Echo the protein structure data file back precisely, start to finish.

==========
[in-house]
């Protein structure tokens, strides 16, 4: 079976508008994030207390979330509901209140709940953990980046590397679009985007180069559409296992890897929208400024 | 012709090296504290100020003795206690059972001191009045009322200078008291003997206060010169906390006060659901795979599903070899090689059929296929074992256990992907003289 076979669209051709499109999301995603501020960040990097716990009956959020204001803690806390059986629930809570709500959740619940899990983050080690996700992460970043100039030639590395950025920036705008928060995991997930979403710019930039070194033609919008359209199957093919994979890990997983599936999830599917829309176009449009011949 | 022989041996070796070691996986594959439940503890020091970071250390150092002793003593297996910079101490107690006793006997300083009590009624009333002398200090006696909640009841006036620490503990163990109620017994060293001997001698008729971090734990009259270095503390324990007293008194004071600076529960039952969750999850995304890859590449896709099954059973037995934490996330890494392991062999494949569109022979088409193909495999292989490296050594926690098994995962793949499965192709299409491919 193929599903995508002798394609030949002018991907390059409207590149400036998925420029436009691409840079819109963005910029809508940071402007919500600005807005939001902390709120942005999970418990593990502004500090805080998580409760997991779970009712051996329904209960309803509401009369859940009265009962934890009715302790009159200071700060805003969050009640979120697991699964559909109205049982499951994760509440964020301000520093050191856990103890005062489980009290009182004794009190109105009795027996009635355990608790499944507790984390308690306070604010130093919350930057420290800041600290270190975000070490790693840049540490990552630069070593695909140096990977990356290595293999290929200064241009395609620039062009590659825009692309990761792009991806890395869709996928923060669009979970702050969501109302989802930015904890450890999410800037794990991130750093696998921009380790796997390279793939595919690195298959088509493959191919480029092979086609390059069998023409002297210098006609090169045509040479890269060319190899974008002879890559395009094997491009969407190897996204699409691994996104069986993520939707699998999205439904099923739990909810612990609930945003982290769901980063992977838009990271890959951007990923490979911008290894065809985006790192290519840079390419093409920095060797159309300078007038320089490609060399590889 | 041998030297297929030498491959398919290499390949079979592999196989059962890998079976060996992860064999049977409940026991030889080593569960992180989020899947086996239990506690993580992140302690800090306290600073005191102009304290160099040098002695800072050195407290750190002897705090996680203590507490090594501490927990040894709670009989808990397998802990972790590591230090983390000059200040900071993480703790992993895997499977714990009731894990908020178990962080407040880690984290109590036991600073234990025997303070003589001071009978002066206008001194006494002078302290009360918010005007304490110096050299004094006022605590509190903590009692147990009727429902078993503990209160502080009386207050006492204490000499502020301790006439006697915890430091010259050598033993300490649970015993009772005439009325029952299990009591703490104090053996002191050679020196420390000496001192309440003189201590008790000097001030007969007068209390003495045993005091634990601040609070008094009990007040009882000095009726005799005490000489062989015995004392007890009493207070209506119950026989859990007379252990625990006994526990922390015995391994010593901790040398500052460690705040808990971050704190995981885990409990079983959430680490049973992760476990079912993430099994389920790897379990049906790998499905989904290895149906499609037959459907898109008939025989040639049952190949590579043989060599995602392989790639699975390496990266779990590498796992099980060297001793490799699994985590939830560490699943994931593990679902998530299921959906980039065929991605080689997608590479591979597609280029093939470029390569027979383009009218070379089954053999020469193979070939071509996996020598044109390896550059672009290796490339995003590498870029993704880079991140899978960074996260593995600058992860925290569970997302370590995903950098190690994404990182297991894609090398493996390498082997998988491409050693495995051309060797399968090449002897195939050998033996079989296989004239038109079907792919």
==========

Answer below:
[in-house]
């Protein structure tokens, strides 16, 4: 079976508008994030207390979330509901209140709940953990980046590397679009985007180069559409296992890897929208400024 | 012709090296504290100020003795206690059972001191009045009322200078008291003997206060010169906390006060659901795979599903070899090689059929296929074992256990992907003289 076979669209051709499109999301995603501020960040990097716990009956959020204001803690806390059986629930809570709500959740619940899990983050080690996700992460970043100039030639590395950025920036705008928060995991997930979403710019930039070194033609919008359209199957093919994979890990997983599936999830599917829309176009449009011949 | 022989041996070796070691996986594959439940503890020091970071250390150092002793003593297996910079101490107690006793006997300083009590009624009333002398200090006696909640009841006036620490503990163990109620017994060293001997001698008729971090734990009259270095503390324990007293008194004071600076529960039952969750999850995304890859590449896709099954059973037995934490996330890494392991062999494949569109022979088409193909495999292989490296050594926690098994995962793949499965192709299409491919 193929599903995508002798394609030949002018991907390059409207590149400036998925420029436009691409840079819109963005910029809508940071402007919500600005807005939001902390709120942005999970418990593990502004500090805080998580409760997991779970009712051996329904209960309803509401009369859940009265009962934890009715302790009159200071700060805003969050009640979120697991699964559909109205049982499951994760509440964020301000520093050191856990103890005062489980009290009182004794009190109105009795027996009635355990608790499944507790984390308690306070604010130093919350930057420290800041600290270190975000070490790693840049540490990552630069070593695909140096990977990356290595293999290929200064241009395609620039062009590659825009692309990761792009991806890395869709996928923060669009979970702050969501109302989802930015904890450890999410800037794990991130750093696998921009380790796997390279793939595919690195298959088509493959191919480029092979086609390059069998023409002297210098006609090169045509040479890269060319190899974008002879890559395009094997491009969407190897996204699409691994996104069986993520939707699998999205439904099923739990909810612990609930945003982290769901980063992977838009990271890959951007990923490979911008290894065809985006790192290519840079390419093409920095060797159309300078007038320089490609060399590889 | 041998030297297929030498491959398919290499390949079979592999196989059962890998079976060996992860064999049977409940026991030889080593569960992180989020899947086996239990506690993580992140302690800090306290600073005191102009304290160099040098002695800072050195407290750190002897705090996680203590507490090594501490927990040894709670009989808990397998802990972790590591230090983390000059200040900071993480703790992993895997499977714990009731894990908020178990962080407040880690984290109590036991600073234990025997303070003589001071009978002066206008001194006494002078302290009360918010005007304490110096050299004094006022605590509190903590009692147990009727429902078993503990209160502080009386207050006492204490000499502020301790006439006697915890430091010259050598033993300490649970015993009772005439009325029952299990009591703490104090053996002191050679020196420390000496001192309440003189201590008790000097001030007969007068209390003495045993005091634990601040609070008094009990007040009882000095009726005799005490000489062989015995004392007890009493207070209506119950026989859990007379252990625990006994526990922390015995391994010593901790040398500052460690705040808990971050704190995981885990409990079983959430680490049973992760476990079912993430099994389920790897379990049906790998499905989904290895149906499609037959459907898109008939025989040639049952190949590579043989060599995602392989790639699975390496990266779990590498796992099980060297001793490799699994985590939830560490699943994931593990679902998530299921959906980039065929991605080689997608590479591979597609280029093939470029390569027979383009009218070379089954053999020469193979070939071509996996020598044109390896550059672009290796490339995003590498870029993704880079991140899978960074996260593995600058992860925290569970997302370590995903950098190690994404990182297991894609090398493996390498082997998988491409050693495995051309060797399968090449002897195939050998033996079989296989004239038109079907792919």